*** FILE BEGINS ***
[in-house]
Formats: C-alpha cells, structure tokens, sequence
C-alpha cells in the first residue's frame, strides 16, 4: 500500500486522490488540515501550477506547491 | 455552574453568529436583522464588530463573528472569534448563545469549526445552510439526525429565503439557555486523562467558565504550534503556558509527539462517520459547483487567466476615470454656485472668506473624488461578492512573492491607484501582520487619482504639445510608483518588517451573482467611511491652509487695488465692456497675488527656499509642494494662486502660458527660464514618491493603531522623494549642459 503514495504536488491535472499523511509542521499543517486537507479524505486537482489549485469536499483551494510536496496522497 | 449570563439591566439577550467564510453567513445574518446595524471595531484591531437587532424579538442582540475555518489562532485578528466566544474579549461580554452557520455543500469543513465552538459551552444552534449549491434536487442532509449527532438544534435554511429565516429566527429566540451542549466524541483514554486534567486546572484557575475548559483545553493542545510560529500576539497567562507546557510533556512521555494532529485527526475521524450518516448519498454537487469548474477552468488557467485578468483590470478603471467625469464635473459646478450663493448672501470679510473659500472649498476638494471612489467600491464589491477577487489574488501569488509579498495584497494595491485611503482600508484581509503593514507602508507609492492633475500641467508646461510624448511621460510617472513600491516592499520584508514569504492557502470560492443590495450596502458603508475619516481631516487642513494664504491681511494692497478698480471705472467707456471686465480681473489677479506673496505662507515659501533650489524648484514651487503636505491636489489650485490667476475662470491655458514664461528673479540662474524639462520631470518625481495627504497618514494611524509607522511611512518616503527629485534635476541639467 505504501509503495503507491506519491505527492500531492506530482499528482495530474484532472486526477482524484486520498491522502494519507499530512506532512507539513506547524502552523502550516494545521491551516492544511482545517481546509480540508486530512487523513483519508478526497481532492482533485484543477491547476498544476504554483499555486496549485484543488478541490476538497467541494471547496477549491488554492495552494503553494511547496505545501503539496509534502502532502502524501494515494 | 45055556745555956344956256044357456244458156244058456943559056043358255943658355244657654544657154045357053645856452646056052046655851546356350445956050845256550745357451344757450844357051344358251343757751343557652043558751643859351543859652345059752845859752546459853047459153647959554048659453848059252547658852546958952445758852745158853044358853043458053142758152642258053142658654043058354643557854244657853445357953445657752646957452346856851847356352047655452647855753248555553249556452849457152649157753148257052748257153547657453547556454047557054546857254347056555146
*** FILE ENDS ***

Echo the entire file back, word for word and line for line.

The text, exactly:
[in-house]
Formats: C-alpha cells, structure tokens, sequence
C-alpha cells in the first residue's frame, strides 16, 4: 500500500486522490488540515501550477506547491 | 455552574453568529436583522464588530463573528472569534448563545469549526445552510439526525429565503439557555486523562467558565504550534503556558509527539462517520459547483487567466476615470454656485472668506473624488461578492512573492491607484501582520487619482504639445510608483518588517451573482467611511491652509487695488465692456497675488527656499509642494494662486502660458527660464514618491493603531522623494549642459 503514495504536488491535472499523511509542521499543517486537507479524505486537482489549485469536499483551494510536496496522497 | 449570563439591566439577550467564510453567513445574518446595524471595531484591531437587532424579538442582540475555518489562532485578528466566544474579549461580554452557520455543500469543513465552538459551552444552534449549491434536487442532509449527532438544534435554511429565516429566527429566540451542549466524541483514554486534567486546572484557575475548559483545553493542545510560529500576539497567562507546557510533556512521555494532529485527526475521524450518516448519498454537487469548474477552468488557467485578468483590470478603471467625469464635473459646478450663493448672501470679510473659500472649498476638494471612489467600491464589491477577487489574488501569488509579498495584497494595491485611503482600508484581509503593514507602508507609492492633475500641467508646461510624448511621460510617472513600491516592499520584508514569504492557502470560492443590495450596502458603508475619516481631516487642513494664504491681511494692497478698480471705472467707456471686465480681473489677479506673496505662507515659501533650489524648484514651487503636505491636489489650485490667476475662470491655458514664461528673479540662474524639462520631470518625481495627504497618514494611524509607522511611512518616503527629485534635476541639467 505504501509503495503507491506519491505527492500531492506530482499528482495530474484532472486526477482524484486520498491522502494519507499530512506532512507539513506547524502552523502550516494545521491551516492544511482545517481546509480540508486530512487523513483519508478526497481532492482533485484543477491547476498544476504554483499555486496549485484543488478541490476538497467541494471547496477549491488554492495552494503553494511547496505545501503539496509534502502532502502524501494515494 | 45055556745555956344956256044357456244458156244058456943559056043358255943658355244657654544657154045357053645856452646056052046655851546356350445956050845256550745357451344757450844357051344358251343757751343557652043558751643859351543859652345059752845859752546459853047459153647959554048659453848059252547658852546958952445758852745158853044358853043458053142758152642258053142658654043058354643557854244657853445357953445657752646957452346856851847356352047655452647855753248555553249556452849457152649157753148257052748257153547657453547556454047557054546857254347056555146